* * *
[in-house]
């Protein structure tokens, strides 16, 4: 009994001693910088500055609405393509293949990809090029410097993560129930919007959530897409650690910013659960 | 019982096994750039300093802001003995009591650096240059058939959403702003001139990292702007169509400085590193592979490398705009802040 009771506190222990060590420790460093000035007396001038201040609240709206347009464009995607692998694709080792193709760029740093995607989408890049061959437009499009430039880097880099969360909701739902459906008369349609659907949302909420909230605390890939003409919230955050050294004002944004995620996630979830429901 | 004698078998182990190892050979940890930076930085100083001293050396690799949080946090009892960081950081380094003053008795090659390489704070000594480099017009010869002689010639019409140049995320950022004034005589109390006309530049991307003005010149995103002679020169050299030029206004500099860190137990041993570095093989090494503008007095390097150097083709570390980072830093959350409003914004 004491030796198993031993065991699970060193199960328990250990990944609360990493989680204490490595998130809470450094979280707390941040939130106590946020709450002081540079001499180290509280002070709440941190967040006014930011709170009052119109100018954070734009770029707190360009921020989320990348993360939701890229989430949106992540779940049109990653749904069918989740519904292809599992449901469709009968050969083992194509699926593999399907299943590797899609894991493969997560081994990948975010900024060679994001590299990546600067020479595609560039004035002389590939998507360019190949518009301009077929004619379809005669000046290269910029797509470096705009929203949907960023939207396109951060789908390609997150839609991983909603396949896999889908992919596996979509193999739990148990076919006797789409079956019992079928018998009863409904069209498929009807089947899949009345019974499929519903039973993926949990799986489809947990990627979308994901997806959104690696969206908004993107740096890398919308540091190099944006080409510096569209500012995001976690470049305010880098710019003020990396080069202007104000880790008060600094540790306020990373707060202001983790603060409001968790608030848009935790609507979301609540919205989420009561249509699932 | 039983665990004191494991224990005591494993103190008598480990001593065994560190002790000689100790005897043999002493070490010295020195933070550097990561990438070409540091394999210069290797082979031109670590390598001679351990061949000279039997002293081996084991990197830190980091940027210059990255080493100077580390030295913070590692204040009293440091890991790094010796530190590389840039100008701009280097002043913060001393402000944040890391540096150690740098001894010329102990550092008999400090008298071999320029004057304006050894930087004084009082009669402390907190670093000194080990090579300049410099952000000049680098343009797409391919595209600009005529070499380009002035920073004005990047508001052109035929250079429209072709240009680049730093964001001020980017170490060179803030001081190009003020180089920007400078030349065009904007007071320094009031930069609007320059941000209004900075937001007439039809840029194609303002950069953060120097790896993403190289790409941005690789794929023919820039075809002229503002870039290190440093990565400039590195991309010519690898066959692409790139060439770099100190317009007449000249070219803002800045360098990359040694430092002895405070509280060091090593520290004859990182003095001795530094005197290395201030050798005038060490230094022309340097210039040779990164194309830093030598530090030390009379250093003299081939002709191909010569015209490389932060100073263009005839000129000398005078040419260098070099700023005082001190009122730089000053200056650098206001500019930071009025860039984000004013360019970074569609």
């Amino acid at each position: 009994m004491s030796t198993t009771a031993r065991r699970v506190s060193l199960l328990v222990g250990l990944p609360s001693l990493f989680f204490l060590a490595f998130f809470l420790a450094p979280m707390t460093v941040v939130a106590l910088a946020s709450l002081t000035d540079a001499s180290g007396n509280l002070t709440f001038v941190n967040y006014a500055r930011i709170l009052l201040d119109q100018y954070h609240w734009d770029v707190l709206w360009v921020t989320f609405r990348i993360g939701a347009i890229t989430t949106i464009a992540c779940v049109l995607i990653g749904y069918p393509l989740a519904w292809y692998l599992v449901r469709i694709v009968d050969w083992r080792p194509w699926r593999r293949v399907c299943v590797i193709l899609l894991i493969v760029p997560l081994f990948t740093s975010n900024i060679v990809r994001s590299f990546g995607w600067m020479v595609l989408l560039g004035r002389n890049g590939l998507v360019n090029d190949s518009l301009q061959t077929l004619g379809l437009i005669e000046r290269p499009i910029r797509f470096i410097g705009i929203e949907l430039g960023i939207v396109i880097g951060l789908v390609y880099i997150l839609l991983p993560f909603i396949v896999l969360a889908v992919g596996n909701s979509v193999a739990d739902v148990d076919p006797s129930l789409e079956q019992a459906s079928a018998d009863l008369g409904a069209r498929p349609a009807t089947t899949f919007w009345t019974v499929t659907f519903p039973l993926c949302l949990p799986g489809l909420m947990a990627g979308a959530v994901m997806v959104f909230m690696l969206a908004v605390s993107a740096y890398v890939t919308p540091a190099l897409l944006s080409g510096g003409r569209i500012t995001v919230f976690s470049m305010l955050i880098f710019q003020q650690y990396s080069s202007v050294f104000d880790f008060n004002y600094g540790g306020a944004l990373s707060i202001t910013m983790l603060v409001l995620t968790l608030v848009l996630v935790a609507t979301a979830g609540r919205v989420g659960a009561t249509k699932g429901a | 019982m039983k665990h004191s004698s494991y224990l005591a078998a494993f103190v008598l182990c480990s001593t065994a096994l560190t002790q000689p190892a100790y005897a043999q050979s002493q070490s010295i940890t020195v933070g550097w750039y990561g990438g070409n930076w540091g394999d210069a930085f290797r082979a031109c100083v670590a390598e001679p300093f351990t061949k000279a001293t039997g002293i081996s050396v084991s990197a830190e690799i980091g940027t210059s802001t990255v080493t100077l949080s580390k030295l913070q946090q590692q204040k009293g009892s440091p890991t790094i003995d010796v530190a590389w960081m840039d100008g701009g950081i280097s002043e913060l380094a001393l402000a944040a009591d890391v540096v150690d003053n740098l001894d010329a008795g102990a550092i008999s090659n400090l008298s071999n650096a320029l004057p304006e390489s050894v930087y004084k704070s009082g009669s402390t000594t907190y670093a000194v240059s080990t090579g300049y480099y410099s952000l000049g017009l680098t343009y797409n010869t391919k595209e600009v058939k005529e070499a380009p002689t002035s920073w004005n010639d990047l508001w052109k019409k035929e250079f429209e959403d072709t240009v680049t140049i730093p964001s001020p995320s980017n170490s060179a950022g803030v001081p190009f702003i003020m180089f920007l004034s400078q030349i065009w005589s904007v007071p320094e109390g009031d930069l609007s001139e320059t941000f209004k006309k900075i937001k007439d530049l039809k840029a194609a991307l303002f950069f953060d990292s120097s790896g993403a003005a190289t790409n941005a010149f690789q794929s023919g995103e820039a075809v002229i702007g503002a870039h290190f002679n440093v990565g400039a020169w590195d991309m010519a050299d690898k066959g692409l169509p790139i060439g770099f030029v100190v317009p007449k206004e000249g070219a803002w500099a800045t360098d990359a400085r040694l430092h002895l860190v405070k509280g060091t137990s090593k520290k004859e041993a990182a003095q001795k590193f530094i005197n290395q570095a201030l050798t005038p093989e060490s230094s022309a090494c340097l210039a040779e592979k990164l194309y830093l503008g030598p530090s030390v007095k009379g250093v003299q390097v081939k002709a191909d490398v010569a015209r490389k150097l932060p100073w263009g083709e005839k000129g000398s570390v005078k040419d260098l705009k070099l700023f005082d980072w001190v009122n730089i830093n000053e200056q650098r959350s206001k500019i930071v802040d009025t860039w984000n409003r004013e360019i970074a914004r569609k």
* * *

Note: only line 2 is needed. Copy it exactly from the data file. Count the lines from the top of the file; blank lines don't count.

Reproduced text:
């Protein structure tokens, strides 16, 4: 009994001693910088500055609405393509293949990809090029410097993560129930919007959530897409650690910013659960 | 019982096994750039300093802001003995009591650096240059058939959403702003001139990292702007169509400085590193592979490398705009802040 009771506190222990060590420790460093000035007396001038201040609240709206347009464009995607692998694709080792193709760029740093995607989408890049061959437009499009430039880097880099969360909701739902459906008369349609659907949302909420909230605390890939003409919230955050050294004002944004995620996630979830429901 | 004698078998182990190892050979940890930076930085100083001293050396690799949080946090009892960081950081380094003053008795090659390489704070000594480099017009010869002689010639019409140049995320950022004034005589109390006309530049991307003005010149995103002679020169050299030029206004500099860190137990041993570095093989090494503008007095390097150097083709570390980072830093959350409003914004 004491030796198993031993065991699970060193199960328990250990990944609360990493989680204490490595998130809470450094979280707390941040939130106590946020709450002081540079001499180290509280002070709440941190967040006014930011709170009052119109100018954070734009770029707190360009921020989320990348993360939701890229989430949106992540779940049109990653749904069918989740519904292809599992449901469709009968050969083992194509699926593999399907299943590797899609894991493969997560081994990948975010900024060679994001590299990546600067020479595609560039004035002389590939998507360019190949518009301009077929004619379809005669000046290269910029797509470096705009929203949907960023939207396109951060789908390609997150839609991983909603396949896999889908992919596996979509193999739990148990076919006797789409079956019992079928018998009863409904069209498929009807089947899949009345019974499929519903039973993926949990799986489809947990990627979308994901997806959104690696969206908004993107740096890398919308540091190099944006080409510096569209500012995001976690470049305010880098710019003020990396080069202007104000880790008060600094540790306020990373707060202001983790603060409001968790608030848009935790609507979301609540919205989420009561249509699932 | 039983665990004191494991224990005591494993103190008598480990001593065994560190002790000689100790005897043999002493070490010295020195933070550097990561990438070409540091394999210069290797082979031109670590390598001679351990061949000279039997002293081996084991990197830190980091940027210059990255080493100077580390030295913070590692204040009293440091890991790094010796530190590389840039100008701009280097002043913060001393402000944040890391540096150690740098001894010329102990550092008999400090008298071999320029004057304006050894930087004084009082009669402390907190670093000194080990090579300049410099952000000049680098343009797409391919595209600009005529070499380009002035920073004005990047508001052109035929250079429209072709240009680049730093964001001020980017170490060179803030001081190009003020180089920007400078030349065009904007007071320094009031930069609007320059941000209004900075937001007439039809840029194609303002950069953060120097790896993403190289790409941005690789794929023919820039075809002229503002870039290190440093990565400039590195991309010519690898066959692409790139060439770099100190317009007449000249070219803002800045360098990359040694430092002895405070509280060091090593520290004859990182003095001795530094005197290395201030050798005038060490230094022309340097210039040779990164194309830093030598530090030390009379250093003299081939002709191909010569015209490389932060100073263009005839000129000398005078040419260098070099700023005082001190009122730089000053200056650098206001500019930071009025860039984000004013360019970074569609």